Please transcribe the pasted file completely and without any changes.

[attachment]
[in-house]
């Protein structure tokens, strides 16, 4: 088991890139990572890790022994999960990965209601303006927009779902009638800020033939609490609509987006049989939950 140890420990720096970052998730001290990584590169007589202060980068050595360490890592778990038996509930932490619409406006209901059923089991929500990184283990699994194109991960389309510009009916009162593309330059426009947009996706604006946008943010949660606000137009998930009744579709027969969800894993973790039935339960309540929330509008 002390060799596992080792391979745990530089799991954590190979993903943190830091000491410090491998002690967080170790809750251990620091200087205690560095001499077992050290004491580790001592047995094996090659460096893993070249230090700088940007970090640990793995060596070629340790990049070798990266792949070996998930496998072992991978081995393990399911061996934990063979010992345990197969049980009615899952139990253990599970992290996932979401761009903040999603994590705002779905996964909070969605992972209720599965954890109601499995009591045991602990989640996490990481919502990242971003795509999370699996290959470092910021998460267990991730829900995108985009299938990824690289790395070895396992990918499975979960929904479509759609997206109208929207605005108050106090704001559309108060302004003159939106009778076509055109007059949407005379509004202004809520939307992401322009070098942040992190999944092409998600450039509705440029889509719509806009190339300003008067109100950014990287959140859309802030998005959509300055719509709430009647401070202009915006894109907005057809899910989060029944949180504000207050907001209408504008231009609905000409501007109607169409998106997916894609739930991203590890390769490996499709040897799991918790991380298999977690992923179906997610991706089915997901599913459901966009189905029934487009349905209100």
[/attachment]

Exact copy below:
[in-house]
């Protein structure tokens, strides 16, 4: 088991890139990572890790022994999960990965209601303006927009779902009638800020033939609490609509987006049989939950 140890420990720096970052998730001290990584590169007589202060980068050595360490890592778990038996509930932490619409406006209901059923089991929500990184283990699994194109991960389309510009009916009162593309330059426009947009996706604006946008943010949660606000137009998930009744579709027969969800894993973790039935339960309540929330509008 002390060799596992080792391979745990530089799991954590190979993903943190830091000491410090491998002690967080170790809750251990620091200087205690560095001499077992050290004491580790001592047995094996090659460096893993070249230090700088940007970090640990793995060596070629340790990049070798990266792949070996998930496998072992991978081995393990399911061996934990063979010992345990197969049980009615899952139990253990599970992290996932979401761009903040999603994590705002779905996964909070969605992972209720599965954890109601499995009591045991602990989640996490990481919502990242971003795509999370699996290959470092910021998460267990991730829900995108985009299938990824690289790395070895396992990918499975979960929904479509759609997206109208929207605005108050106090704001559309108060302004003159939106009778076509055109007059949407005379509004202004809520939307992401322009070098942040992190999944092409998600450039509705440029889509719509806009190339300003008067109100950014990287959140859309802030998005959509300055719509709430009647401070202009915006894109907005057809899910989060029944949180504000207050907001209408504008231009609905000409501007109607169409998106997916894609739930991203590890390769490996499709040897799991918790991380298999977690992923179906997610991706089915997901599913459901966009189905029934487009349905209100």